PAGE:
How AFSCME’s strike impacted classes

JOSHUA MOY / AGGIE

Three-day strike prompts class cancellation, relocation across departments

A three-day strike took place in late October across the University of California system on behalf of American Federation of State, County and Municipal Employees 3299, the UC’s largest employee union. While professors and teaching assistants are not included in this union, a number of them altered their schedules around the strike.

Workers participated in the strike to address issues such as healthcare premium increases, flattening wages, risky 401(k) plans and the outsourcing of jobs within the UC system.

Several classes, discussion sections and even office hours were cancelled or moved to a alternate locations off-campus while other professors held tight to their strict 10-week plans and continued lecturing.

Though the professors and teaching assistants who cancelled or relocated classes don’t belong to the union, changing their schedules was a show of support for fellow colleagues who feel they are not being given what they deserve. Po-Chun Huang, a Ph.D. candidate in the Department of Sociology, discussed his reasoning for cancelling his classes.

“I simply want to support the union that is working hard on negotiating a fair contract for all the UC workers who provide services to support our teaching and research functions,” Huang said.

A look at his syllabus shows that a midterm was scheduled for the following week after the strike. When asked whether or not this will affect students’ performance, Huang replied that he did not anticipate any consequences and was able to effectively combine two lectures into one.

Other classes were made optional including Dr. Scott Shershaw’s clerical theory course. The English professor sent out an announcement that any student who did not want to cross the picket line would be excused, and students who did attend lecture were taught about strikes and labor unions. Coincidentally, the lecture topic for that Wednesday was the relationship between labor and education.

“I feel strongly about balancing my support for the strike and not wanting to cross the picket line, while also keeping my obligations to the students,” Shershaw said in regard to his explanation for the decision.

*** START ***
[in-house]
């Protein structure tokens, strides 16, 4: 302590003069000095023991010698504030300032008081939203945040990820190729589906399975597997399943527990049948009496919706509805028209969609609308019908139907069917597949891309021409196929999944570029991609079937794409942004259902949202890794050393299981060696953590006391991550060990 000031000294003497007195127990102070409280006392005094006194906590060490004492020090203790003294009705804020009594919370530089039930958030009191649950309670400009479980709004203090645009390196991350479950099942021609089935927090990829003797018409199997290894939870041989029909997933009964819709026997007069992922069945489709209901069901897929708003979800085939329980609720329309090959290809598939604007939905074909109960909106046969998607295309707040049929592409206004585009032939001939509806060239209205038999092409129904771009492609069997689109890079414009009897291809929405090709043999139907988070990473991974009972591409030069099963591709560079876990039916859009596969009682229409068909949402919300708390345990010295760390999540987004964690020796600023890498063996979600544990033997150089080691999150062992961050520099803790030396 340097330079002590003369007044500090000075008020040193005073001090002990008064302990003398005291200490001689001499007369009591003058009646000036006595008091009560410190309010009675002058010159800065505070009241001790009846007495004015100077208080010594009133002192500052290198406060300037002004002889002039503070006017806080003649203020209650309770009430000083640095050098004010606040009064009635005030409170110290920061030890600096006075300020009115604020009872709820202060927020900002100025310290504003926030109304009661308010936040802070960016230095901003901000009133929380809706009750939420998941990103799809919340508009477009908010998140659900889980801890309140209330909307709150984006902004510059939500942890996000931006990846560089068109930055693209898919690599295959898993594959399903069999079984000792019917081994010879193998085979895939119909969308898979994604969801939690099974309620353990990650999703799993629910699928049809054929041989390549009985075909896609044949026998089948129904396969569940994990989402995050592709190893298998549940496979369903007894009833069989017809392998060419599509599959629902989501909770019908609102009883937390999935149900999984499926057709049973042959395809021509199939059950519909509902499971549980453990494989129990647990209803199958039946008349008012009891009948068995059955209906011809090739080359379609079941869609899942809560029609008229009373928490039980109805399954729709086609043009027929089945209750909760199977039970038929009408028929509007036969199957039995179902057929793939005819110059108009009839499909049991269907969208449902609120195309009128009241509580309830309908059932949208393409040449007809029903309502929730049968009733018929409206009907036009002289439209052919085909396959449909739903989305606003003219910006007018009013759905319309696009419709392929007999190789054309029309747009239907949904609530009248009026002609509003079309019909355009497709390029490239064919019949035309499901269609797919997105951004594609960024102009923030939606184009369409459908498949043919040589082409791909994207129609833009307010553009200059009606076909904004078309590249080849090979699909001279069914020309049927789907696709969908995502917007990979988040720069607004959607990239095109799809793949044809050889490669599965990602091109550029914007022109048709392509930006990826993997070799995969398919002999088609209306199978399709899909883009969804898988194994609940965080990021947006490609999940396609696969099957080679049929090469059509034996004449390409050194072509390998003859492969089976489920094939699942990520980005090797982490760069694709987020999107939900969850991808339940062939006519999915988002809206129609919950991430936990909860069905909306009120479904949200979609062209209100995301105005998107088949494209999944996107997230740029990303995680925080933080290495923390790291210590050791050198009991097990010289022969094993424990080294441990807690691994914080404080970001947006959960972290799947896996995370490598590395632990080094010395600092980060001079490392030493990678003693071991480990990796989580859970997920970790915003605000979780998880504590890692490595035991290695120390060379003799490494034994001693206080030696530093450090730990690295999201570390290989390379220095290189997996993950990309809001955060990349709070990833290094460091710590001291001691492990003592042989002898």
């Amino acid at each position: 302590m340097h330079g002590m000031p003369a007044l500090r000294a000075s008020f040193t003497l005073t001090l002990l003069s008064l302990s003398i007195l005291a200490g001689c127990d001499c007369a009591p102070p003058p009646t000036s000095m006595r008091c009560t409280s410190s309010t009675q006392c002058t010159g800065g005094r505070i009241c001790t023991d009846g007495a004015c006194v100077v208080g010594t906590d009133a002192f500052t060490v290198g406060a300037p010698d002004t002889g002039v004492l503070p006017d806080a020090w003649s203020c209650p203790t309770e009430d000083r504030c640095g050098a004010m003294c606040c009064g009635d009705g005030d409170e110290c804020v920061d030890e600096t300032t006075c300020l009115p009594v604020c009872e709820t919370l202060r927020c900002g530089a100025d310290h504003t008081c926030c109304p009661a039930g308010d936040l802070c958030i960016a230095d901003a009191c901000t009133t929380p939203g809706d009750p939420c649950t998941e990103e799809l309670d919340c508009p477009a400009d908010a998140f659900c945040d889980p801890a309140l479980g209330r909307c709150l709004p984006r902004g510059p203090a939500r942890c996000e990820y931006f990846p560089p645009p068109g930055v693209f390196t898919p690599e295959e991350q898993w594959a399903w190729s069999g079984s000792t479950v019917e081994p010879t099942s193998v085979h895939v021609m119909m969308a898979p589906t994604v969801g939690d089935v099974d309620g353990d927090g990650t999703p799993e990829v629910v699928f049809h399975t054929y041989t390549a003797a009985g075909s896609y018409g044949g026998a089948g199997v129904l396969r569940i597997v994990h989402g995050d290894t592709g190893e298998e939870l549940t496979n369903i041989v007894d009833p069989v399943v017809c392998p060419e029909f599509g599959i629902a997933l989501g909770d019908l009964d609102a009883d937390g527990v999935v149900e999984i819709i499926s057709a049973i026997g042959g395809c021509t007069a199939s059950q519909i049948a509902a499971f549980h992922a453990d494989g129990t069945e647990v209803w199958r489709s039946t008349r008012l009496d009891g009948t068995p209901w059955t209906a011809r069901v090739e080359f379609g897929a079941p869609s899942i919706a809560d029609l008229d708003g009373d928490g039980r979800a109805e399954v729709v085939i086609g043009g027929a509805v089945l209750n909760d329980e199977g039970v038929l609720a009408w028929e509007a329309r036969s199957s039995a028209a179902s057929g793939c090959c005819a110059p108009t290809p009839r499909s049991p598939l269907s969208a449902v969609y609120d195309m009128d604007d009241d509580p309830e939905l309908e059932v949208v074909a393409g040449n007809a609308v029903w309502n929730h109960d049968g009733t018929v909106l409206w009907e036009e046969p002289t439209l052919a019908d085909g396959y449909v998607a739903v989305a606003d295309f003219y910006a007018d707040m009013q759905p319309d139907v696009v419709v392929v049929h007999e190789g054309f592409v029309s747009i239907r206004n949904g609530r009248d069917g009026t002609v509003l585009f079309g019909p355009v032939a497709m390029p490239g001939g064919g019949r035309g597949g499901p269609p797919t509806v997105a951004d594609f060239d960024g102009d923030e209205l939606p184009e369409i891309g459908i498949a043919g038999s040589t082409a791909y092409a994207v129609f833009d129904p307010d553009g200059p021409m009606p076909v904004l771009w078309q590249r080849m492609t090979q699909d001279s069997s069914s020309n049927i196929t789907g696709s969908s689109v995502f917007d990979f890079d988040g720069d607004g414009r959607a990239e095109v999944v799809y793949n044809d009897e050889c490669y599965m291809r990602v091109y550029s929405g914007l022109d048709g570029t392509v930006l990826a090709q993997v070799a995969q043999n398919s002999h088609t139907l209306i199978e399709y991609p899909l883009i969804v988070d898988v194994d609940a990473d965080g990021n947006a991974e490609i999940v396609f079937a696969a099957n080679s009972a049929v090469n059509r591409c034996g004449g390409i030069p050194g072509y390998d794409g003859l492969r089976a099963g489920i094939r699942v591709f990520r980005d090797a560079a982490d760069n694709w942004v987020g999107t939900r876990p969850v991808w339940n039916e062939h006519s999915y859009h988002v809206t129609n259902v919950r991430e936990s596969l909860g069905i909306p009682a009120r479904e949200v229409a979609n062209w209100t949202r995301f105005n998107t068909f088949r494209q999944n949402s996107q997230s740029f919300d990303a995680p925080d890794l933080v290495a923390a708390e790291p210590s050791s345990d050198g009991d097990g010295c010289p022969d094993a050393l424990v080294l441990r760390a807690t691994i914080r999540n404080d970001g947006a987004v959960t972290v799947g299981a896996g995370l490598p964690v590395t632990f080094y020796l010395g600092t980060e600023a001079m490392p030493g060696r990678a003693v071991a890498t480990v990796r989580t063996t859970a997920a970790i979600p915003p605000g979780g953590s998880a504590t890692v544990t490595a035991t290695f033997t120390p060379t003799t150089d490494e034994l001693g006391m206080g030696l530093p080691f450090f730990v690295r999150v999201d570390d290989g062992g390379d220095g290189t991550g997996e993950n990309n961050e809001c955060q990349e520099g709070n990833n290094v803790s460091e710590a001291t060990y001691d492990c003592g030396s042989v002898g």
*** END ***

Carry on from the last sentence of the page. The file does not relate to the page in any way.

He also said that he felt that the strike should not hinder students’ opportunities to learn but instead teach them something.

Some other professors chose to get creative, and many found ways to hold class without setting foot on campus and crossing the picket line. This included Dr. Eva Mroczek, a professor in the Department of Religious Studies. Mroczek opted to hold class in Central Park and did not go onto campus during the strike.

“While I am fortunate to have good benefits and job security, that doesn’t go for everyone who works here, and we’re all in this together,” Mroczek said. “Knowing if the people who take care of our health, maintain our campus and make our food every day are being treated fairly definitely affects our ability to learn and teach.”

She reported that students were relieved that they did not have to choose between supporting workers and attending class, and nearly everyone was present at the session in the park. Mroczek also felt that the reason behind the strike impacted the students ability to learn.

Students had a variety of reactions to the altered schedule during the week of the strike. Several students were grateful for the cancellation, because it allowed them more time to study and slowed the quarter-system pace down.

Second-year animal science major Bianca Burkhart said that the cancellation of her three-hour chemistry lab came as a relief.

“We will be cutting the class one lab short and not making it up,” Burkhart said. “It took a lot of stress off of my plate, and as for the material we missed, we will just be learning about it in lecture and not acting on it in lab.”

While some students were glad their professors cancelled classes, others were relieved when their schedules remained unchanged. No two classes are the same, and while some courses have room for one or two missed sessions, others are on stricter schedule and instructors are unable to drop a whole lecture from the syllabus.

“I’m honestly grateful that my sections weren’t cancelled or moved, because that would’ve led to a lot of unwanted stress for me,” said fourth-year managerial economics major Ryan Donat. “I understand wanting to respect the strike and not cross the picket line, but I also think that my main priority at Davis is to learn and I need the help of my TA’s and professors to do so.”

Written by: Claire Dodd — campus@theaggie.org